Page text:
I was searching for an image to use for this post and I typed “holding onto something” into the search button. I was expecting a hand and a pole or a hand and a hand, but this is what came up. It was the only picture that came from that search. I thought it was pretty cool.
It was a picture of a Bible! So, I looked at the name of the photo thinking maybe that was why it came up from the search. The title for the picture is “eager-read”. Great name! I’m still confused about it’s relation to “holding onto something” except, we do have to hold onto this truth, don’t we?
In the Bite of Bread Bible reading plan this week we are studying about God’s faithfulness, and the verse for Monday talked about “holding on”. it was Hebrews 10:23,24.
That’s a promising scripture, right? Hold on! Because Jesus is faithful!
But how many of us know how hard it is to hold onto things? I picture myself holding on to the edge of a building, my fingers losing their strength, and letting go and falling. If I hold onto something, my hand may slip. I could lose it! It’s hard to hold onto things, sometimes even faith.
But the context of this scripture and the Greek words under our English just may prove the author was encouraging the readers to do more than “hold on”. In this section of the letter, the author is writing about Christ being the final sacrifice for sins. He wrote about the Temple priests sacrificing for the people day after day.
“Day after day every priest stands and performs his religious duties; again and again he offers the same sacrifices which can never take away sins. But when this priest (Jesus) had offered for all time one sacrifice for sins, he sat down at the right hand of God. . . because by one sacrifice he has made perfect forever those who are being made holy. ” (Hebrews 10:12,14 addition mine).
He continues to encourage the readers that now, because of Christ, and through Christ, they can go to the Father. And that brings us to the verse about “holding on.” But look at the meanings of this Greek word. There are eight definitions with different nuances. The first:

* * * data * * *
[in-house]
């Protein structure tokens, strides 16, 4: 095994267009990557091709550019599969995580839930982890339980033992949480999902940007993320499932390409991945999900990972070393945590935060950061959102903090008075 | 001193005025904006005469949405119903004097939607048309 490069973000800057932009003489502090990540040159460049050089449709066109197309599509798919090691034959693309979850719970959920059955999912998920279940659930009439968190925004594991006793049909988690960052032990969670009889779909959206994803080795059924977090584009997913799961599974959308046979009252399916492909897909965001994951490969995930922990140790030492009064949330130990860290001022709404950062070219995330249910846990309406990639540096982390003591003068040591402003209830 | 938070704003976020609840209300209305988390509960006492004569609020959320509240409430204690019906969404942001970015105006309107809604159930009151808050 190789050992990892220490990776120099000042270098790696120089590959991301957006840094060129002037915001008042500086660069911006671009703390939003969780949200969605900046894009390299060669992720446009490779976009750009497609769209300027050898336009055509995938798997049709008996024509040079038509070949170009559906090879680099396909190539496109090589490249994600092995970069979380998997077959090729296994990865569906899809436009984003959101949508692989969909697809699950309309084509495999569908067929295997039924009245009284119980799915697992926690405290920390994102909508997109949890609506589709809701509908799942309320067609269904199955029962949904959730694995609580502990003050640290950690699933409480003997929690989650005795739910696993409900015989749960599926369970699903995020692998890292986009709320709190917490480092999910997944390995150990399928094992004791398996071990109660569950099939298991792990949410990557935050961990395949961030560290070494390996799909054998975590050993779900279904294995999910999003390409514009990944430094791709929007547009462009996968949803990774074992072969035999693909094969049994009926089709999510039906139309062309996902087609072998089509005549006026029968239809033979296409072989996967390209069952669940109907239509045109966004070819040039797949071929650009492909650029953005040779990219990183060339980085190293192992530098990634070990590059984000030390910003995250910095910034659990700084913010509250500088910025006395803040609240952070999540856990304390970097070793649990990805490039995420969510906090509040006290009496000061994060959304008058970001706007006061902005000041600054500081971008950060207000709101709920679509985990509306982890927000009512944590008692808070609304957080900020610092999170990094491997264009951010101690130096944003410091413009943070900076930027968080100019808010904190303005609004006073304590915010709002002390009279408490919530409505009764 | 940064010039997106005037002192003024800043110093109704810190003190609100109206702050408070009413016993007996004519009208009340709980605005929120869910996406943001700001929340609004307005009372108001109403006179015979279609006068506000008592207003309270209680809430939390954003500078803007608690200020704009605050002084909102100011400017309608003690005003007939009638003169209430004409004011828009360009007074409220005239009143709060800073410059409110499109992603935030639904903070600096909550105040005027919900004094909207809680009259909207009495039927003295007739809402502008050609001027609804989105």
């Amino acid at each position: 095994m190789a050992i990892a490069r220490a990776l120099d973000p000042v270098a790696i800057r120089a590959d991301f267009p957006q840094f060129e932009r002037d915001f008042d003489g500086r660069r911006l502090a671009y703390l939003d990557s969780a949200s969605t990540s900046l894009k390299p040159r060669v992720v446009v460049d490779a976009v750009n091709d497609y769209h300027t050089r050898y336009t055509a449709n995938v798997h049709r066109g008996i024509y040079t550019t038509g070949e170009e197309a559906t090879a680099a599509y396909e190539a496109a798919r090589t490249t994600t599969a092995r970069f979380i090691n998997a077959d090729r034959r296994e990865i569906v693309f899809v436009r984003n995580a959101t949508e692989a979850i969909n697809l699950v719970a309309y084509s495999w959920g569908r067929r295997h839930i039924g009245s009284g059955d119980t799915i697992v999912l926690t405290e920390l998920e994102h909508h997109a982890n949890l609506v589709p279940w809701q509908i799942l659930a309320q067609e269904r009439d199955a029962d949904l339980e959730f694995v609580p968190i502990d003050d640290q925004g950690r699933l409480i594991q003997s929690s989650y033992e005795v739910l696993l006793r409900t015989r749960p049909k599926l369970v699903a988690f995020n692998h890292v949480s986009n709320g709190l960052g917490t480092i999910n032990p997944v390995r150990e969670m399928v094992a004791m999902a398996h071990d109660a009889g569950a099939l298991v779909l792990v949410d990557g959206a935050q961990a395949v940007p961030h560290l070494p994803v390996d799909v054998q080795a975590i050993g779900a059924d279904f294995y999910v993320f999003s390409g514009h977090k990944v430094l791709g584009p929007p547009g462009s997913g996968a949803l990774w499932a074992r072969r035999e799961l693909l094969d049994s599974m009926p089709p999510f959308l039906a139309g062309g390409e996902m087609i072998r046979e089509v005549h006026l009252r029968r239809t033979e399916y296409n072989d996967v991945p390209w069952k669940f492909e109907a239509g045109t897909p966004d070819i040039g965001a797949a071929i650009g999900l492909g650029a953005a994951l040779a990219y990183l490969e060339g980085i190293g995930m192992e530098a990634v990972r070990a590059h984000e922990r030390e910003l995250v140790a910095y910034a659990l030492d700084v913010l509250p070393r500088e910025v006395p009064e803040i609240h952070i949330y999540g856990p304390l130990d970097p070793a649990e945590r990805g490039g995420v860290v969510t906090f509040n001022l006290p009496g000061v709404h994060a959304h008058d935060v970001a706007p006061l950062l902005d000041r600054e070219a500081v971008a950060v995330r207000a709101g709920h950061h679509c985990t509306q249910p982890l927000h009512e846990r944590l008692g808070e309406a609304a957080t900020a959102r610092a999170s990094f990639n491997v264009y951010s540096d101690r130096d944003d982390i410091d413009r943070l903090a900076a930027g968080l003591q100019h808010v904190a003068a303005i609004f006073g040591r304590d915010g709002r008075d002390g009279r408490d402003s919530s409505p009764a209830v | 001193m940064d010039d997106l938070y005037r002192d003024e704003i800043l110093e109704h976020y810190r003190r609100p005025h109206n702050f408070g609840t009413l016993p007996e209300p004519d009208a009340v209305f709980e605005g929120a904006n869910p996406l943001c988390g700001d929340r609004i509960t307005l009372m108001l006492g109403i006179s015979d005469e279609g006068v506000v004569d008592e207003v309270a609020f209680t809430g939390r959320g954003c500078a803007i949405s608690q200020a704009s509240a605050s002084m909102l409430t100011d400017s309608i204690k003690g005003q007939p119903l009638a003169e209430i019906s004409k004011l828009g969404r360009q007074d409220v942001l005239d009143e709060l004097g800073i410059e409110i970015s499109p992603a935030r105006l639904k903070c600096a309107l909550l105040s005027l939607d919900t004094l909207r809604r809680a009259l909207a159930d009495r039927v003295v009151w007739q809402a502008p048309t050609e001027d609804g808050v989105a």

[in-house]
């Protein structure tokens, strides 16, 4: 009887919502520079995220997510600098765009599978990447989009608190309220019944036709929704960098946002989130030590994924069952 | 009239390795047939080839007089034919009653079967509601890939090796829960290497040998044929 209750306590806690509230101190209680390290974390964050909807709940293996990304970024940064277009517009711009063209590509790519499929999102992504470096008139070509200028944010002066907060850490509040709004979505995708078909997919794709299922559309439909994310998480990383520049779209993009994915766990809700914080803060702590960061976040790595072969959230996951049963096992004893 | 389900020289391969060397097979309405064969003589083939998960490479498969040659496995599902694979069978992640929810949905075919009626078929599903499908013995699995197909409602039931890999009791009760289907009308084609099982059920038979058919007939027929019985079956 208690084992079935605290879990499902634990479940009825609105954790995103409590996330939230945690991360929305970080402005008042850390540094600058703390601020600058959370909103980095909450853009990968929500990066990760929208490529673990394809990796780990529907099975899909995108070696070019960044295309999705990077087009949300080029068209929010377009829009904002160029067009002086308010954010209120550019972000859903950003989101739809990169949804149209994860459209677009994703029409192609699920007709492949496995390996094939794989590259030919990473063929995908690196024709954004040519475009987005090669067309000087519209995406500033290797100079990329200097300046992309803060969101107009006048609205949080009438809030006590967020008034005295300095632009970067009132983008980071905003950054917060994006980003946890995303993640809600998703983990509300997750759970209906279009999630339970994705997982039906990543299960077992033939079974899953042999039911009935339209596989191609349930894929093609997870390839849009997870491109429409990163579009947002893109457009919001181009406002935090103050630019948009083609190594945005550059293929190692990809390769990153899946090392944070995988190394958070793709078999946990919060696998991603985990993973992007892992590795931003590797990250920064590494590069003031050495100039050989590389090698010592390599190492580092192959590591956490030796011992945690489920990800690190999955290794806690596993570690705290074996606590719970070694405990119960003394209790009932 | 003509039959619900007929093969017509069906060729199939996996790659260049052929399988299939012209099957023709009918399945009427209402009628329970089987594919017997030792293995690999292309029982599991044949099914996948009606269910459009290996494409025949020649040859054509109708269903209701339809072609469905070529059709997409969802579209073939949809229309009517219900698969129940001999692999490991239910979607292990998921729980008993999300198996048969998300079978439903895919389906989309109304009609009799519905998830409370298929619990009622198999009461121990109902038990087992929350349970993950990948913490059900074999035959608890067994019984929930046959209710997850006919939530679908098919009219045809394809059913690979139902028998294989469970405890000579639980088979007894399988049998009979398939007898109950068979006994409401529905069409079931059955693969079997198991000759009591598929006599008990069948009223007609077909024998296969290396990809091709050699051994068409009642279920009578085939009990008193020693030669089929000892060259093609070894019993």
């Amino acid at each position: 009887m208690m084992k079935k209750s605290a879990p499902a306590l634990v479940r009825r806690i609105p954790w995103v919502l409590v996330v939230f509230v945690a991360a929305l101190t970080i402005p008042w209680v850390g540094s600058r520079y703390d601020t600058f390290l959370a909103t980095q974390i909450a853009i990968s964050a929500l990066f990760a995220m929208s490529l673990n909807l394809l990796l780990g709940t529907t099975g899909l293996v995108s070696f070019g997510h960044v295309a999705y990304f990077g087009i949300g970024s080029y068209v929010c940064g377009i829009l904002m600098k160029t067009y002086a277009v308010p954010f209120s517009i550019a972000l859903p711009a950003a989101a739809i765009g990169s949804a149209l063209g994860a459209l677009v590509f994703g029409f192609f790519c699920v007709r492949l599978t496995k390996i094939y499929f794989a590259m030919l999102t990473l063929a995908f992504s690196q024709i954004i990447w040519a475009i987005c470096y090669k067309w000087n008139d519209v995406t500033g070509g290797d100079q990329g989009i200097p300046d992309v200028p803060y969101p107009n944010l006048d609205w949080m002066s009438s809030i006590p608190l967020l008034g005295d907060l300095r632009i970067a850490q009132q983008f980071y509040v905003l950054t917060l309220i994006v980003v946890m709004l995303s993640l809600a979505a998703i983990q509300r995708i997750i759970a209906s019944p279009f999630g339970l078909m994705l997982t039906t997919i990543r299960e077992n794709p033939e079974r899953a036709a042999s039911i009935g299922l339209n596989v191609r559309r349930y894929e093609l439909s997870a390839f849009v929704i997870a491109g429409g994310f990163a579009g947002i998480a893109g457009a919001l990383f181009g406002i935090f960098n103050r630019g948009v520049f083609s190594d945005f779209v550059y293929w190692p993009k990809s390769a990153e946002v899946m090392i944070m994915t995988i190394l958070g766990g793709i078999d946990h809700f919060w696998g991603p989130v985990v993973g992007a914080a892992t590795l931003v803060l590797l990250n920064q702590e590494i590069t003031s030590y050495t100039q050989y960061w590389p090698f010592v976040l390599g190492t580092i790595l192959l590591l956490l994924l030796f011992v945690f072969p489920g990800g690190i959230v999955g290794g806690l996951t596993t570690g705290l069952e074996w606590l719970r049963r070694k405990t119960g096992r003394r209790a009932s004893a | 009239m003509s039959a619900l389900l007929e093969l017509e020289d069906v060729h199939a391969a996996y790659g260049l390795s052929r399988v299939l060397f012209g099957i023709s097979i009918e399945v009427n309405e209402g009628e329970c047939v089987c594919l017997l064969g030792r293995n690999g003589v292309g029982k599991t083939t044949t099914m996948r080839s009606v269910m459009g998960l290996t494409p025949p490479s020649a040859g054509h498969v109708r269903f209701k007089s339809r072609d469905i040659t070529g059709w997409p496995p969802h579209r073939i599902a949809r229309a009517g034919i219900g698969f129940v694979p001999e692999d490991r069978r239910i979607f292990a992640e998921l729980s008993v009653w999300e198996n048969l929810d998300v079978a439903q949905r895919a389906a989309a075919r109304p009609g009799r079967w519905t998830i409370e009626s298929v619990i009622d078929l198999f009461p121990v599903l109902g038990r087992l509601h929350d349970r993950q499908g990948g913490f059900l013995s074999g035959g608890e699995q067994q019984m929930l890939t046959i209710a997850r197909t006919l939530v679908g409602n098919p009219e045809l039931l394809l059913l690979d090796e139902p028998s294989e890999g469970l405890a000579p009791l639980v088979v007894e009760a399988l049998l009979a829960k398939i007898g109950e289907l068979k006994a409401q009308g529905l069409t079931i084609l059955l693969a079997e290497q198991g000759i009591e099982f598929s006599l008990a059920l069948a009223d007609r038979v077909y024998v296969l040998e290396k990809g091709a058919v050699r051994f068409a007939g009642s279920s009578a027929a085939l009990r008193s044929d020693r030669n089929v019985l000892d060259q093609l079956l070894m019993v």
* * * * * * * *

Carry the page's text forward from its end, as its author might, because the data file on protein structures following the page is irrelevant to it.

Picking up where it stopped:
Katecho: . . . to maintain possession of, hold onto firmly, keep with care and interest
I know, that means the same thing. But look at the last definition:
Katecho: . . . To posses or own.
The author of Hebrews isn’t telling the believers to hold on tight and not let go (even though the word can mean that), I believe he’s telling them to own this hope. Posses it. He’s telling them to apply it to their life! To live in that freedom and that holiness! They no longer need a priest to make them clean. Jesus has done it.
I’ve got to stop holding on afraid my hands may slip and own it.
And there’s more. The rest of that scripture says to “own the hope that we profess. My friends, the more I profess my faith in Jesus, the more I write and teach, the more I own it. It goes deeper in me everyday. It will for you too.
[bctt tweet=”We’ve got to posses and profess.” username=”wordsbyandylee”]
Work it, girl! Work that freedom in Christ! Take your possession of holiness in Christ. It is ours to have! Can I get an amen?!
Your turn: How does it change us to own this truth rather than simply holding onto it? Is this hard for you? Leave a comment.
Grace by grace!
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